C. S. Lewis’s space trilogy has been on my reading list forever. Well, at least since I joined Goodreads, which was 2012. This year I’ve finally read it, and I posted a podcast review of the first two books over on Classics Considered. Check it out and let me know what you think!
C. S. Lewis wrote a science fiction trilogy? You bet he did. In this episode, we’ll go over the first two books, Out of the Silent Planet and Perelandra.
“Eugenics and Other Evils” by G. K. Chesterton (Free online)
“Some Popular Fallacies about Vivisection” by Lewis Carroll (Ridiculously difficult to find. My 1996 Wordsworth edition of the “complete illustrated” includes it, so I hope the 1998 edition in the link does as well.)
There was a time I might have disliked this book. Years ago, two things could easily ruin a story for me: harsh protagonists and untidy endings. Till We Have Faces is guilty of both. I think I would not have liked it those years ago, so why do I wish I had read it then? Possibly to become aware of what I was doing. Experience, however, was the best way to learn, and this is exactly why I felt this novel, tremendously.
Orual is an unattractive young woman – so much so, that her own father, the violent king of Glome, reminds her when he’s angry. Her grim life is changed completely when she adopts her beautiful baby half-sister, Psyche, and raises her with all the affection she can give and has never quite received. In a world where Orual finds her father, the people, and the gods set against her, it is only a matter of time before tragedy hits. She lives and strives for just one thing: to hold on to what love she has.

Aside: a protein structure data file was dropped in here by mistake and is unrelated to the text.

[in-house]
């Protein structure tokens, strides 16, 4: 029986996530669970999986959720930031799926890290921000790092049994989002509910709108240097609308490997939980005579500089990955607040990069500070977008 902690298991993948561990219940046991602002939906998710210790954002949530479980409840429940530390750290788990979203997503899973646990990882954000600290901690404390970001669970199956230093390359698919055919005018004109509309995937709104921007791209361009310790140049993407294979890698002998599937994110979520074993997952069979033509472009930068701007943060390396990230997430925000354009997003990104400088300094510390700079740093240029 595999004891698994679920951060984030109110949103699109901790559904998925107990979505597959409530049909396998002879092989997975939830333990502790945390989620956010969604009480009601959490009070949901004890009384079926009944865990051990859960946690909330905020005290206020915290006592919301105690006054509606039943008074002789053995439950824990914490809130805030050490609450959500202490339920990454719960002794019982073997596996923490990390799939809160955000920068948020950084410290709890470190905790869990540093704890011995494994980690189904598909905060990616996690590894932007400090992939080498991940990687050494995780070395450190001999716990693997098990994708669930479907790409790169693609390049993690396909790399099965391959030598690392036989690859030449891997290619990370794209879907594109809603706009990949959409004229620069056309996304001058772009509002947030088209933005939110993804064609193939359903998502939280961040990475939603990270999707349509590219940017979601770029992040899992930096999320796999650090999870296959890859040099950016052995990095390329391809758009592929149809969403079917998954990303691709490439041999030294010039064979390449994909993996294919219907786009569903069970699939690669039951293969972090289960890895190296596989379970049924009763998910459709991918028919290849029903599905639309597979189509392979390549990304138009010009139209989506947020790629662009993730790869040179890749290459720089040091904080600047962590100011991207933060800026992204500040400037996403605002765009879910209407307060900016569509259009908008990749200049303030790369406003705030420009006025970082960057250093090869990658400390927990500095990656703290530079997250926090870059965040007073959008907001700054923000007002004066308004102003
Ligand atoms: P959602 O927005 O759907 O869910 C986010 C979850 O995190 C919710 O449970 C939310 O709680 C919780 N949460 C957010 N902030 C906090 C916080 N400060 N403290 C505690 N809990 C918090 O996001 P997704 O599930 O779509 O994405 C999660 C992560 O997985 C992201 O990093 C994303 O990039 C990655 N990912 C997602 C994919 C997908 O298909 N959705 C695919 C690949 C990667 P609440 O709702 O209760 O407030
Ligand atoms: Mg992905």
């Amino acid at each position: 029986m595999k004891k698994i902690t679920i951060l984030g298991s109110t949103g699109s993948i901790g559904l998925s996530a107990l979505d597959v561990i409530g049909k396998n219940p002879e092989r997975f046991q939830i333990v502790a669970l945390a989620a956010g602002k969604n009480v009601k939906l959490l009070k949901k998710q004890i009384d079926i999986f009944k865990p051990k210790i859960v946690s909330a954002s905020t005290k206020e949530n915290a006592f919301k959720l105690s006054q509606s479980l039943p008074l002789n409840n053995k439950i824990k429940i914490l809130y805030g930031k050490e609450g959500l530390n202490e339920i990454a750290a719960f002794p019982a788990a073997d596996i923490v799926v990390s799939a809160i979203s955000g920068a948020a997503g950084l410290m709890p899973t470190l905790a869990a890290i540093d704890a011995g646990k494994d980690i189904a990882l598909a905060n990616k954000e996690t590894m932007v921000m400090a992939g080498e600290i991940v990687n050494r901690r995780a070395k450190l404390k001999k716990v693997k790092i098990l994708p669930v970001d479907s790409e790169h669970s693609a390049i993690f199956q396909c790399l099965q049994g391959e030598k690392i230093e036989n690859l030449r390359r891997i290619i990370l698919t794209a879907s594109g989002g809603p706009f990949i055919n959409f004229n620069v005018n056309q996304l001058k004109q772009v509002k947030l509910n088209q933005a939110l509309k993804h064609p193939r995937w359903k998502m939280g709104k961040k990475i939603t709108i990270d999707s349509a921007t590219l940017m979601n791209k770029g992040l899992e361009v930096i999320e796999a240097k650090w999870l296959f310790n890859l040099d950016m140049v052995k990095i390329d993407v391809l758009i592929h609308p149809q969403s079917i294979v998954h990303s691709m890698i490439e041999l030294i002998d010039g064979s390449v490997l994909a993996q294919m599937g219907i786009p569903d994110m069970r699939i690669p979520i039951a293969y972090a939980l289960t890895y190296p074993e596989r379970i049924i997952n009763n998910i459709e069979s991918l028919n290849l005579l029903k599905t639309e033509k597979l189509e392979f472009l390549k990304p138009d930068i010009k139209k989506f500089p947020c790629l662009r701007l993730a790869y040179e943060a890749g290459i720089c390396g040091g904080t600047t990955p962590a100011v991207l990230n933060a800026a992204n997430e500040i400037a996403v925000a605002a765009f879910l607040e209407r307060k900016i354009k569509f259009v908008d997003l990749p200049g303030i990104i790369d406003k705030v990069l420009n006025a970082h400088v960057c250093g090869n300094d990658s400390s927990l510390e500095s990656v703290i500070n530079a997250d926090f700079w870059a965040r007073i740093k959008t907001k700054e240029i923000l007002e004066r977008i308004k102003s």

You never comprehend how much you love someone until something comes along to break it. You don’t realize your own mistakes until it’s too late. I could hardly put the book down; I empathized only too well with the narrator, seeing where her sad tale was going. How did C. S. Lewis, of all authors, understand her so deeply? I think the line between devotion and idolatry concerns more than solely human relationships; it is directly related to our spiritual condition. As Kierkegaard wrote in Works of Love, God must be our middle term in human relationships – if we don’t view others through Him, we can’t love them truly. By approaching love from this larger viewpoint, Lewis so deftly characterized Orual that she is as true to life as fiction gets, harsh as she is.
I give it 4.5 stars overall. The ending is not bad – in fact, it is fitting to the theme – but it didn’t quite captivate me like the first part. Also, in view of the fact that this story is set in a fantasy pagan world, I can’t help but wish Lewis had taken more liberties with the resolution, since he was already so far from the original. That said, I rounded it to a 5 on Goodreads, where the rating system only takes whole stars. This is my first favorite read of the year.